What Torontonians Watch, Read and Listen in July
Photo by Alex Tran
“Temporary Secretary” by Paul McCartney

Recommended by Fawn Parker, writer

What Torontonians Watch, Read and Listen in July

“Last winter my husband and I stayed in a hut in Pontypool (perhaps best known from the horror film of the same name). He had a three-hour Zoom meeting one night, so I sat in the car in my parka and listened to a playlist of all of McCartney’s reissues and some ‘Temporary Secretary’ covers. I tried not to act weird – the WiFi was bad and it was the only playlist I had in offline mode, but it never made me sick.”


What Torontonians Watch, Read and Listen in July

money robbery (Netflix)

Recommended by Sid Seixeiro, co-host, Breakfast Television

What Torontonians Watch, Read and Listen in July
Thanks to Netflix

money robbery seems like a cheap heist series at first, but it soon turns into an immersive, mind-blowing journey set in real-time, 24-style. A band of misfits attacks the Spanish government to its core, making strange allies along the way. Netflix picked it up in 2017, cutting episodes, and it became one of the most talked-about shows in the world. It has five seasons of adrenaline, but you still want more.”


What Torontonians Watch, Read and Listen in July
Photo by Ashley Fraser
All beings, great and small (CBC gem)

Recommended by Eleanor McMahon, President and CEO of Trans Canada Trail

What Torontonians Watch, Read and Listen in July
Thanks to CBC Gem

“Last year I started watching this series about a 1930s British vet with my 96-year-old mother. It’s something we can do together – even when we’re not together – and we both love the story, which speaks to a simpler time with a community of individuals who understand their interdependence and rely on each other every day. It’s also unadulterated positivity and good storytelling – and both are a welcome antidote to the challenges of the moment.”


What Torontonians Watch, Read and Listen in July

Sibling Rivalry

Recommended by Joseph Amenta, filmmaker

What Torontonians Watch, Read and Listen in July

“The sound of strange voices communicating with humor is something I can listen to all day long. This intensely honest podcast from artists Bob the Drag Queen and Monét X Change will have you doubling down on hysteria one minute and pondering challenging social issues the next.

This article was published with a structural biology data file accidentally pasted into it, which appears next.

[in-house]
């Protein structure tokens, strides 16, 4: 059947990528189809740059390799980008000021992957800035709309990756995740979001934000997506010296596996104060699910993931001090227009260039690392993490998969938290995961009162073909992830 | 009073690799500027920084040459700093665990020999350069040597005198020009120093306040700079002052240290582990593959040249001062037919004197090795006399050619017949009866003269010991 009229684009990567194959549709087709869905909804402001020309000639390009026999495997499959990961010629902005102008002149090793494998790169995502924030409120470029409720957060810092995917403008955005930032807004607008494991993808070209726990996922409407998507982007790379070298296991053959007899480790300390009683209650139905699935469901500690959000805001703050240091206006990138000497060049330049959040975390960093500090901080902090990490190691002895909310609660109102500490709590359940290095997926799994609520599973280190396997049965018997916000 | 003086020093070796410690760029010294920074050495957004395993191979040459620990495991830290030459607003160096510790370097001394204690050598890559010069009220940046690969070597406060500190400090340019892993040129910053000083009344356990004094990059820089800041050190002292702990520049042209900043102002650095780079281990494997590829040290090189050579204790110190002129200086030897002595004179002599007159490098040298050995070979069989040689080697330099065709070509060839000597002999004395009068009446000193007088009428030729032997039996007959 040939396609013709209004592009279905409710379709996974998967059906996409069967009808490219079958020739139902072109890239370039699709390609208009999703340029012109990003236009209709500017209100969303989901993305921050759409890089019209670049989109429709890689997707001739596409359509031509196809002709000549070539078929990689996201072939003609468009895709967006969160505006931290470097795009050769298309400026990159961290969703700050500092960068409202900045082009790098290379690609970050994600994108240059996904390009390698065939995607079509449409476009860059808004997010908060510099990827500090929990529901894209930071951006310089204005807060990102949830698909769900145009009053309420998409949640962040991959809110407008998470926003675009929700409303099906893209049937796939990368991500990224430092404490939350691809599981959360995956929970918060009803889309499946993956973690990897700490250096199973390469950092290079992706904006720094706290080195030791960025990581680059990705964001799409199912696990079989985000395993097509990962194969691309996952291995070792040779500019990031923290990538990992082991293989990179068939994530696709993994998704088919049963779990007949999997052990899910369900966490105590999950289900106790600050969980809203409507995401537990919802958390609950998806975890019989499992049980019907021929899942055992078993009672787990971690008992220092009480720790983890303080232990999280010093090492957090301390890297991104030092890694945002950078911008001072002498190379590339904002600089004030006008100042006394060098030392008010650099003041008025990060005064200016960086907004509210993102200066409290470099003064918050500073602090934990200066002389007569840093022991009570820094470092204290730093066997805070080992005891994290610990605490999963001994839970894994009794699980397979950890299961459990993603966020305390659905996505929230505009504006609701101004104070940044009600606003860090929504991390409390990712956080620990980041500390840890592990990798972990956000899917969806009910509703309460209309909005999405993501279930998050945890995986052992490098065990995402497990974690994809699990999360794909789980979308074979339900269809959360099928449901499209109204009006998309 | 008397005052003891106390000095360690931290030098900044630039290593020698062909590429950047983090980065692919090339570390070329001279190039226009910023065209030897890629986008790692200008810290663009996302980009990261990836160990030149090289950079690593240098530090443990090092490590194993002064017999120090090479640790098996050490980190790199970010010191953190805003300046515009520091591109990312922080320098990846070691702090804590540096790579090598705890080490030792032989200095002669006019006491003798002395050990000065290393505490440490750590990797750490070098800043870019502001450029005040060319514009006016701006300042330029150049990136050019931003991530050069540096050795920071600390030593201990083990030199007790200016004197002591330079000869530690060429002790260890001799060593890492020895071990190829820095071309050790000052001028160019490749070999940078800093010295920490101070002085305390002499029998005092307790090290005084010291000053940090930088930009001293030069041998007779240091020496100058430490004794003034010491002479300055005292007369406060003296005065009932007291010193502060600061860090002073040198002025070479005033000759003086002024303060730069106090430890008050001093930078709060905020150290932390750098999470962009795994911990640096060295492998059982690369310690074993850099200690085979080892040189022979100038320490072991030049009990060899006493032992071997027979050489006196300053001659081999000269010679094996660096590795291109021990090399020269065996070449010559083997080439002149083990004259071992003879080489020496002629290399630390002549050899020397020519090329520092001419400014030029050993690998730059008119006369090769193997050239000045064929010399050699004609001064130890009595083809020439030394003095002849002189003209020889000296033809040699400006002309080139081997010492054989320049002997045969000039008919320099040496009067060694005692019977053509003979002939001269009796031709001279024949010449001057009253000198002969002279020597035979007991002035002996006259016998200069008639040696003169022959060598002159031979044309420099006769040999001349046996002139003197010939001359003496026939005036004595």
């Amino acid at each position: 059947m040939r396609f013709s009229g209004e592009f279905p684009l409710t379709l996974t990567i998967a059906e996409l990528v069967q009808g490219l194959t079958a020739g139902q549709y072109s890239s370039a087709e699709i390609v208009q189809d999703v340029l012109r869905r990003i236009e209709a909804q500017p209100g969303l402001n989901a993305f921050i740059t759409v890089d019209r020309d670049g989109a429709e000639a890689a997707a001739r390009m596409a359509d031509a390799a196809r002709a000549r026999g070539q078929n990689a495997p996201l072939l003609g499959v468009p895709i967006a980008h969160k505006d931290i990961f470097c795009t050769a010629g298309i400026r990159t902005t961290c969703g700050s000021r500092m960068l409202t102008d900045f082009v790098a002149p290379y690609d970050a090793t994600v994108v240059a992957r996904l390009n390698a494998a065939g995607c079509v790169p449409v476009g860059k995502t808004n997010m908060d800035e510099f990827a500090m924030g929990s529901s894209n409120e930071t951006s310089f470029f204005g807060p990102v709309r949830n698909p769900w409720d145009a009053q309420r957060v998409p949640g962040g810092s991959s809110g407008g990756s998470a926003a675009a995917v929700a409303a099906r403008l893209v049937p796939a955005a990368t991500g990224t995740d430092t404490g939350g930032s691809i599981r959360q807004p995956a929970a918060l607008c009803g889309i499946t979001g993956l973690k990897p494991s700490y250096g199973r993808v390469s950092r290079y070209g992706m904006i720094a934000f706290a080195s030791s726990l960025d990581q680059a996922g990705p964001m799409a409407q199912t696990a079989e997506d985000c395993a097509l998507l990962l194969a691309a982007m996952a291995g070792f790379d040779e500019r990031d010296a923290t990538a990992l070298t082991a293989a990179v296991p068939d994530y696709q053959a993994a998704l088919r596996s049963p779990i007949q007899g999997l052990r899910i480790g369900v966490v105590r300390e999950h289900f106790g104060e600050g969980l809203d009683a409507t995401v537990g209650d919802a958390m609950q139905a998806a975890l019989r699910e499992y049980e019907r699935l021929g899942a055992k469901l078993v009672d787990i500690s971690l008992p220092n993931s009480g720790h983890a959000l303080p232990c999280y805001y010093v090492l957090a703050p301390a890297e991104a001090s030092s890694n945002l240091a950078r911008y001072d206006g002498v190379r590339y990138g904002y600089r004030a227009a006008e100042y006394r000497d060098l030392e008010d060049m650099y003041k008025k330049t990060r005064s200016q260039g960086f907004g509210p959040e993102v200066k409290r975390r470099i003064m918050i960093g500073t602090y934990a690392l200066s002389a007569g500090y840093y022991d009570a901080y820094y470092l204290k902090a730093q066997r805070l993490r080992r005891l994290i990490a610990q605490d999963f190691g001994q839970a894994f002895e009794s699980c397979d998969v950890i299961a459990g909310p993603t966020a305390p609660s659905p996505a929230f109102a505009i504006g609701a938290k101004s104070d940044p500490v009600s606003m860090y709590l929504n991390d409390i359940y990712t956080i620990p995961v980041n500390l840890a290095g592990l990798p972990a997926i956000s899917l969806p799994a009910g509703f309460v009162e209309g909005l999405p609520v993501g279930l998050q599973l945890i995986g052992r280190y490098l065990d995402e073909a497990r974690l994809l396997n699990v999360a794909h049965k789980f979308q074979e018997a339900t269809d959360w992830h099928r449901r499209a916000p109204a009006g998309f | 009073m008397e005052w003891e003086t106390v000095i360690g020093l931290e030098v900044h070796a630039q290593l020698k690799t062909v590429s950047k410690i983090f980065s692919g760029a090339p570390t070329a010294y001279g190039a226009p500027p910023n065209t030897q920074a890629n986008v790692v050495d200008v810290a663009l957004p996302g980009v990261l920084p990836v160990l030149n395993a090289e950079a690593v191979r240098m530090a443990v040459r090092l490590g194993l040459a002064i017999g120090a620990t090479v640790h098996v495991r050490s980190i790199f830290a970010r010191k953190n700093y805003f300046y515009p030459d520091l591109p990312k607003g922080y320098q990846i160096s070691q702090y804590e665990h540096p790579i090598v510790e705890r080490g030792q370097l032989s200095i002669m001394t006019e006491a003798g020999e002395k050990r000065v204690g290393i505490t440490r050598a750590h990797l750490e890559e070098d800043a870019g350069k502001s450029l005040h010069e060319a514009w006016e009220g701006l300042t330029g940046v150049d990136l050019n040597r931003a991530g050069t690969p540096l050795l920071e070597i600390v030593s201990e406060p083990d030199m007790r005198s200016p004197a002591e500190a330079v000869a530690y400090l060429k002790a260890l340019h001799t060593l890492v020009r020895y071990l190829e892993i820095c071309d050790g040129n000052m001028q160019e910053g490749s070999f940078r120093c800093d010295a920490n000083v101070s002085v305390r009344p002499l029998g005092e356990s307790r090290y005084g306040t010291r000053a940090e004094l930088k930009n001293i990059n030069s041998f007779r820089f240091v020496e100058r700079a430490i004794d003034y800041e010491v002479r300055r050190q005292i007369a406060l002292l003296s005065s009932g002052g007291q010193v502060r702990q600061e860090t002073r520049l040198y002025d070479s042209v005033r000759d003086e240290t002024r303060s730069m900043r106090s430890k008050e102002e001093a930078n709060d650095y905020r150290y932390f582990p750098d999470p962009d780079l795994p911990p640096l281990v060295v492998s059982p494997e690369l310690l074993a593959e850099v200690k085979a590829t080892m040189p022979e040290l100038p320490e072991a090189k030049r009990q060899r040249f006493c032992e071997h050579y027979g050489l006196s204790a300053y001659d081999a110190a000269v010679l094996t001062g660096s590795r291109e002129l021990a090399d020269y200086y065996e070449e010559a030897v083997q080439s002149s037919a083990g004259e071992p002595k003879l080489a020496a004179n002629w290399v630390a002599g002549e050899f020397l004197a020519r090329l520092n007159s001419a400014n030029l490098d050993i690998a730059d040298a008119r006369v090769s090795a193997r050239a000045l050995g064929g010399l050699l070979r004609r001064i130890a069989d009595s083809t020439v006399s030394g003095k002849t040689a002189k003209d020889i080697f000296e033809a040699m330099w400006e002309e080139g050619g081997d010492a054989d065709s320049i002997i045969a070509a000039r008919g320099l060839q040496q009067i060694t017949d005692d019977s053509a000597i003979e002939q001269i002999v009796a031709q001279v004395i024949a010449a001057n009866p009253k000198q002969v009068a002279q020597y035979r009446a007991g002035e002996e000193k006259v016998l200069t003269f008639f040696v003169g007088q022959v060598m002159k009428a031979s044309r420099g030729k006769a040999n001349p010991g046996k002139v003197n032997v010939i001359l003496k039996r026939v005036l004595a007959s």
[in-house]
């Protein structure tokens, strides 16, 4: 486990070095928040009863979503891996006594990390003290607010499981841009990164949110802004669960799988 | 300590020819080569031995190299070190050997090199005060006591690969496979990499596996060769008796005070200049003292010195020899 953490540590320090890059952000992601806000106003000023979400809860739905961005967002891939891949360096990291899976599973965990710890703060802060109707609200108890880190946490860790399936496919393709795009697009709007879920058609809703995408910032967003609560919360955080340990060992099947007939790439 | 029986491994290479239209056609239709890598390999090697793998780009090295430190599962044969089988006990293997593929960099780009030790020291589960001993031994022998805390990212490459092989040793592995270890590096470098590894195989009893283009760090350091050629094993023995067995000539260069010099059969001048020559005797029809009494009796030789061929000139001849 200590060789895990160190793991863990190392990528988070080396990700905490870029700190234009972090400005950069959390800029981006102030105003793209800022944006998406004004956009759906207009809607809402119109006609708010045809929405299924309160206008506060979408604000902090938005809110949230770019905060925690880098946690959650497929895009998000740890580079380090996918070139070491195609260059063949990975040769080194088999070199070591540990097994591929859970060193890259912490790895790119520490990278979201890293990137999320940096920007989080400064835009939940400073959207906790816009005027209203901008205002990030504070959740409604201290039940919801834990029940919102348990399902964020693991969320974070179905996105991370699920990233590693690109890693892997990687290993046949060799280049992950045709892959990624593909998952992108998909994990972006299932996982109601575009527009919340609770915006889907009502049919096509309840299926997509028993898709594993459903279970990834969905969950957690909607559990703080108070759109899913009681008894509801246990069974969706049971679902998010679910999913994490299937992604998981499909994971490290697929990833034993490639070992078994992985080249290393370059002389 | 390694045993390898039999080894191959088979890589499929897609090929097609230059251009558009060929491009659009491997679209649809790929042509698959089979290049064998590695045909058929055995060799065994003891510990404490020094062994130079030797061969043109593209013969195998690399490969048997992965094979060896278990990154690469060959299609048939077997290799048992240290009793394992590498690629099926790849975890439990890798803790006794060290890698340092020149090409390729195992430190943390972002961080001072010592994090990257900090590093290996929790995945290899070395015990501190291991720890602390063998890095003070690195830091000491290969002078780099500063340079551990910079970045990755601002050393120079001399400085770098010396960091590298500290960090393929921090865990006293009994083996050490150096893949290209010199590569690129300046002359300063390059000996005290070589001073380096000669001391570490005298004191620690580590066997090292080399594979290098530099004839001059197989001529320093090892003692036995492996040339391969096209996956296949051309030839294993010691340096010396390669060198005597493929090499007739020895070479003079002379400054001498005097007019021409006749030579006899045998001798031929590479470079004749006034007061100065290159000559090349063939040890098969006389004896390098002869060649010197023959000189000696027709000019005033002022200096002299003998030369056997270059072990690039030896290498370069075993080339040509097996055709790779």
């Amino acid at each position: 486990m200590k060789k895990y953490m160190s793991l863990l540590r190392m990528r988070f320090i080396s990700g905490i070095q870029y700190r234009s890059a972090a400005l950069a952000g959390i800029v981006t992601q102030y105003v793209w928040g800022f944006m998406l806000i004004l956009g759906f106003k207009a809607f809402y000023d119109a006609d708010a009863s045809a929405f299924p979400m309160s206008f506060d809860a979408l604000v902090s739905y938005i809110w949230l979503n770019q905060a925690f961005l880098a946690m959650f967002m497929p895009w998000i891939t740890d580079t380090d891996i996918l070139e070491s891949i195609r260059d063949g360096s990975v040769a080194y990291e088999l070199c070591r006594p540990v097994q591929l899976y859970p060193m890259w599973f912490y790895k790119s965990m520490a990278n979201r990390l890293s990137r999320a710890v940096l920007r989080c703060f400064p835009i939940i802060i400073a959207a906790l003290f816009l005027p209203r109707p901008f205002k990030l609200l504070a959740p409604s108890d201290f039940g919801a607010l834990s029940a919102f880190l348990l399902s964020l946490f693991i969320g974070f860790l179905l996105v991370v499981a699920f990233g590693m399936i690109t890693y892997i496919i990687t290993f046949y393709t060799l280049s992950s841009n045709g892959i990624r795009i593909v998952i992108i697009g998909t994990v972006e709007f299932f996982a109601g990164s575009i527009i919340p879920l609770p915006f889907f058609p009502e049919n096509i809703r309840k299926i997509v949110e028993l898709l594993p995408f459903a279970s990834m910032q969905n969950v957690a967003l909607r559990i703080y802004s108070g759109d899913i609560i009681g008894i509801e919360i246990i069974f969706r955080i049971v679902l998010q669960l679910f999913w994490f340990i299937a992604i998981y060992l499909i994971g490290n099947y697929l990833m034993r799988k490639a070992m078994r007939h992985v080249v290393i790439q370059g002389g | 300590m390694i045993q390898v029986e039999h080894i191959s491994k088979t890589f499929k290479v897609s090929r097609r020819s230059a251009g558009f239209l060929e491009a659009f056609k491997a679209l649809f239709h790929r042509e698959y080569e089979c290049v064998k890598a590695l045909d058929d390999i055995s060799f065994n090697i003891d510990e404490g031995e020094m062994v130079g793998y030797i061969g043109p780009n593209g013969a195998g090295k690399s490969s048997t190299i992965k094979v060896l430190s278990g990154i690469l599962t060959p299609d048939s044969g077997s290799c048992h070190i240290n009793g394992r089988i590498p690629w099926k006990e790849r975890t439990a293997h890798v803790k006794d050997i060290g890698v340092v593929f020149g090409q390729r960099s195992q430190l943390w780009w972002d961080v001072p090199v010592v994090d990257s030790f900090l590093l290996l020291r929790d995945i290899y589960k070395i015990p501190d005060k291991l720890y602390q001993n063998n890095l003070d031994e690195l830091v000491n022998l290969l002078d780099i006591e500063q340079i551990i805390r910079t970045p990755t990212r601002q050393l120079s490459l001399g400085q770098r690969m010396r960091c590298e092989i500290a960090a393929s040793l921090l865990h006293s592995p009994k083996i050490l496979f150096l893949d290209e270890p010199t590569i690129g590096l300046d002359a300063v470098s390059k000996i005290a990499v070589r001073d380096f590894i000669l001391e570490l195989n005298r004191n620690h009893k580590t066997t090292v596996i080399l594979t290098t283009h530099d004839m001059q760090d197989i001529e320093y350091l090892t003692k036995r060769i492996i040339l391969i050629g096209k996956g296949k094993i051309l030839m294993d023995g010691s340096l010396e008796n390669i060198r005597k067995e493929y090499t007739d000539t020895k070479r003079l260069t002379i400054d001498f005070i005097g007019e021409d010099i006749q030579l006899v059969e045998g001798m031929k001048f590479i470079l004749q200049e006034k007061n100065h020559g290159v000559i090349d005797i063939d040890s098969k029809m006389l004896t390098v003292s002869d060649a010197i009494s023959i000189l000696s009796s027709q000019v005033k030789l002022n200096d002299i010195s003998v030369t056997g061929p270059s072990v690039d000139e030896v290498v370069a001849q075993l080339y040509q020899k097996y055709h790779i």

What Torontonians Watch, Read and Listen in July

Six: the recording of the musical cast

Recommended by Ophira Calof, comedian

What Torontonians Watch, Read and Listen in July
Photo by Joan Marcus

“This show is a pop concert-style retelling of the lives of Henry VIII’s wives that was set to open on Broadway just before Covid-19. Luckily for the world, a studio recording already exists with the delights of Anne Boleyn singing lyrics such as, Everyone calm down, it’s the will of God† It’s catchy, funny, the characters take their story and there’s a lot of puns – the perfect soundtrack for every day.”


What Torontonians Watch, Read and Listen in July

Fly on the wall

Recommended by Scott Tucker, host, Energie 95.3

What Torontonians Watch, Read and Listen in July

Launched in January, this podcast is hosted by Dana Carvey and David Spade and features hour-long interviews with former SNL cast members, such as Tina Fey and Chris Rock, and hosts, including Rob Lowe, Tom Hanks and Jon Hamm. My favorite episode so far is the one with Lowe – he makes a great Lorne Michaels impression.”


What Torontonians Watch, Read and Listen in July

Field Requiem by Sheri Benning

Recommended by Laurie D. Graham, writer

What Torontonians Watch, Read and Listen in July

“This collection of poems is about the death of the family farm on the prairie. Benning charts the destruction of the land by industrial farming and marks her love for all that is lost. Large scale farming is a very violent act and you really feel its effects when you read this book. I thought about my own family history and the grief that permeates the great failed experiment to fill the native land with landowners, which has caused so much damage.”